Saturday, October 24, 2020

A Basketful of Oddments

• In late August, Rap Sheet contributor Steven Nester wrote a review of the “forgotten” 1999 neo-noir novel East of A, Russell Atwood’s first of two mysteries starring New York City private eye Payton Sherwood. (Its sequel was 2009’s Losers Live Longer.) Then just last week, I received an e-note from Atwood himself, saying, “I have a new novel out, not a Payton Sherwood mystery but a haunted house novel with a difference.” Titled Apartment Five Is Alive, the book was released in late September. Atwood adds: “Currently, I am a bookshop owner in my hometown of Westfield, Massachusetts, and I wrote this novel specifically to save my bookstore from closing, so I hope you can see your way to promoting it.” His business, it turns out, is Blue Umbrella Books, in downtown Westfield, and as this story for Western Mass News makes clear, it has been hurt partly by “a combination of online book sales, Audibles, and digital books.” This year’s COVID-19 pandemic has done further damage to Blue Umbrella’s prospects. Atwood created a GoFundMe page last December, but he’s apparently not yet achieved his funding goal of $10,000. With Halloween on the horizon, it’s certainly the right time to think about buying a haunted house tale. If your purchase can also improve the chances that an independent bookstore can keep its lights on, so much the better. To learn more about Apartment Five Is Alive, visit its Amazon page. Then scroll down to a video of Atwood reading his new novel’s opening chapter.

• Despite it being only late October, Publishers Weekly is already out with its “best books of 2020” list. Included are a dozen picks from the mystery/thriller stacks, among them Rachel Howzell Hall’s And Now She’s Gone, Matthew Carr’s Black Sun Rising, Stuart Turton’s The Devil and the Dark Water, Karen Dionne’s The Wicked Sister, and David Heska Wanbli Weiden’s Winter Counts.

From In Reference to Murder: The finalists for the An Post Irish Book Awards were announced this week. Readers and fans will be able to vote online for their favorites through November 16, with the category winners to be announced in a virtual awards ceremony on November 25th. Those vying for Best Crime Fiction [are] The Nothing Man by Catherine Ryan Howard; The Cutting Place by Jane Casey; Our Little Cruelties by Liz Nugent; After the Silence by Louise O'Neill; The Guest List by Lucy Foley; and Fifty Fifty by Steve Cavanagh.” Click here to choose your favorite from among those.

• Deadline reports that The Son, Norwegian writer Jo Nesbø’s 2014 standalone vengeance thriller, The Son, is being adapted as a TV series for HBO. Jake Gyllenhaal (The Sisters Brothers, Velvet Buzzsaw) has been signed to star in the production.

• Meanwhile, actor Bertie Carvel (Jonathan Strange & Mr. Norrell) will take the lead in a six-episode UK TV series based on P.D. James’ stories about UK police detective Adam Dalgliesh. The Killing Times says this show “starts in 1970s England and follows Dalgliesh’s career to present day as he solves unusual murders and reveals buried secrets. Each murder mystery will offer its own unique setting and extraordinary cast. The six episodes will comprise three two-part stories, all of which are based on three of the Dalgiesh novels. The novels being adapted for the first season are Shroud for a Nightingale, The Black Tower, and A Taste for Death.” This new Dalgliesh (not to be confused with previous ITV adaptations starring Roy Marsden and Martin Shaw) is expected to air sometime in 2021.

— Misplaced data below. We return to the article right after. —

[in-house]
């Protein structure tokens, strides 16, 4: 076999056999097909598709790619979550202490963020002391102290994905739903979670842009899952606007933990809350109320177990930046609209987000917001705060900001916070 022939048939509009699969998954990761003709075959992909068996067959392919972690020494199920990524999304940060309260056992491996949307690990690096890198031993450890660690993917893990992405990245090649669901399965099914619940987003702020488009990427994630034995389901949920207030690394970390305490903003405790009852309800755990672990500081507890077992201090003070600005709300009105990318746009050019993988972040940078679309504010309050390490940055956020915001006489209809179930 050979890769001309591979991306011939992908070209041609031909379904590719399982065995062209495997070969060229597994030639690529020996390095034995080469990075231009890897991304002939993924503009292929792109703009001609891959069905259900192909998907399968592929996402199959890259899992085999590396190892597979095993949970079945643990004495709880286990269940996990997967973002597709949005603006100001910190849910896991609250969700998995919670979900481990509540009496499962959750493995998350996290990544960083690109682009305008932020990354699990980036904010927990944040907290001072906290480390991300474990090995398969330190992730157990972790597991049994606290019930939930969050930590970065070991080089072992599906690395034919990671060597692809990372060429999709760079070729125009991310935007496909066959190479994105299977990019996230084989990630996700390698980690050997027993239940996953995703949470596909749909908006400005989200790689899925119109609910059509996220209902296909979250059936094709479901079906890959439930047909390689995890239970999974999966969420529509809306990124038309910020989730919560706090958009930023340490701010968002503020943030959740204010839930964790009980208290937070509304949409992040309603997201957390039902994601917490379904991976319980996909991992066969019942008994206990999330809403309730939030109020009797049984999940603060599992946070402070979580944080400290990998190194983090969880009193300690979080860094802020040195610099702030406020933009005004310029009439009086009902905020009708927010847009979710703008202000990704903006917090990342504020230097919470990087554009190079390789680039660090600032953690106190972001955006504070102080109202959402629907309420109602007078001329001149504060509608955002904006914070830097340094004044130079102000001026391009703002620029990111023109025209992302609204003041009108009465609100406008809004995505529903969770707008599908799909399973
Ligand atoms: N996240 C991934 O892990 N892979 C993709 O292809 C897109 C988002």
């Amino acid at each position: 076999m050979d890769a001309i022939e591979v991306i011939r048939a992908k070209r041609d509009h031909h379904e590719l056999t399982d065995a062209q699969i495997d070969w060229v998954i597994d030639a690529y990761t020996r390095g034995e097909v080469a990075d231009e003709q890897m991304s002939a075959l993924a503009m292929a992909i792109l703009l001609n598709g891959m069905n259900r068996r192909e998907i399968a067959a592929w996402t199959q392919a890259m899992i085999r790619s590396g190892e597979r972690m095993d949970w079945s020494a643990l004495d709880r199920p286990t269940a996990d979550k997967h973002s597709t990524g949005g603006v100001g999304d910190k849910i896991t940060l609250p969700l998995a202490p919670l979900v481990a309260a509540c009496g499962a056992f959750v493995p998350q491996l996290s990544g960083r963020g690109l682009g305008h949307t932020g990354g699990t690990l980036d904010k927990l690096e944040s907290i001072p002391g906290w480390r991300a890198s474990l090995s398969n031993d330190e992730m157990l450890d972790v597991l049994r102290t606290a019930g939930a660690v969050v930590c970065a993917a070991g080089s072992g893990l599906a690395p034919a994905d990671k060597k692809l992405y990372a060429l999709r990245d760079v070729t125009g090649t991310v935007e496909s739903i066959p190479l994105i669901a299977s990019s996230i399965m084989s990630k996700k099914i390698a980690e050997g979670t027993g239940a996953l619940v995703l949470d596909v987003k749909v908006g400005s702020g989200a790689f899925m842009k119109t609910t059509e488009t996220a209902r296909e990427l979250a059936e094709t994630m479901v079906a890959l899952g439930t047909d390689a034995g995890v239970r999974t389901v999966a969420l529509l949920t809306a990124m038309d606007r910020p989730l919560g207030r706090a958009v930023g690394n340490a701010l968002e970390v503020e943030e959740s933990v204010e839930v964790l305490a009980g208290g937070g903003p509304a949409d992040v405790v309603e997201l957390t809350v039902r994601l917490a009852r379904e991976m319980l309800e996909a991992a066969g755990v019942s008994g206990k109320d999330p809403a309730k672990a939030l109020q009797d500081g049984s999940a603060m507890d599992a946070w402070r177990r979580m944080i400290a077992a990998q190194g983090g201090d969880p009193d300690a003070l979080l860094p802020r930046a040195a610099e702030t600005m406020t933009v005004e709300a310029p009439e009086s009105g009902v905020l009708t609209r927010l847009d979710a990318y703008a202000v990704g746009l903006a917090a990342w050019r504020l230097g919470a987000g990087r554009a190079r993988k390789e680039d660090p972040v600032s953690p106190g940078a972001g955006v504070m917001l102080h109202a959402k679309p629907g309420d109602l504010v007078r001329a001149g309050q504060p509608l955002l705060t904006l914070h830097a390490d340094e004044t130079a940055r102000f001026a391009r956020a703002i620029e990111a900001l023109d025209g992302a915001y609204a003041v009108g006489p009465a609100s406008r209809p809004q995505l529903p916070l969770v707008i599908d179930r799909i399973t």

• And this is more ammunition for critics who say there are no new ideas on television these days. Blogger B.V. Lawson says that “NBC has put in development Always Wright, a drama from For Life executive producer Sonay Hoffman and Sony Pictures TV. Written by Hoffman, Always Wright is set in Los Angeles and revolves around a young, wealthy, and jet-setting African-American couple who solve mysteries, run their own successful empires, and are completely head-over-heels in love with each other.” That sounds suspiciously similar to the premise of that 1979-1984 ABC series Hart to Hart?

• What a cock-up! Last week, the small bookshop where I help out had to send back its copies of John Grisham’s latest novel, A Time for Mercy. Shelf Awareness explains why:
At least some copies of A Time for Mercy by John Grisham contain printing errors so extensive that Doubleday has recalled copies and is replacing them. The book’s pub date was last Tuesday, October 13.

The publisher commented: “Doubleday has discovered some defective copies in the first printing of John Grisham’s
A Time for Mercy. We are currently working with our accounts to replace inventory, and have already begun shipping out corrected copies."

One bookseller who is receiving replacement copies tomorrow described the printing errors as including “pages in the wrong order and some repeated with chapter numbers following themselves.” The books were printed in the U.S.
• Finally, we bid a sad good-bye to English novelist Jill Paton Walsh, who died on October 18. Walsh was likely best known to Rap Sheet readers for having completed Dorothy L. Sayers’ previously unfinished Lord Peter Wimsey/Harriet Vane murder mystery, Thrones, Dominations (1998), and then going on to pen three Wimsey continuation novels, including The Last Scholar, which was shortlisted for the Crime Writers’ Association’s Endeavour Historical Dagger award in 2014. Walsh, who also wrote children’s books, was 83 years old. Martin Edwards offers a fond remembrance of her here.

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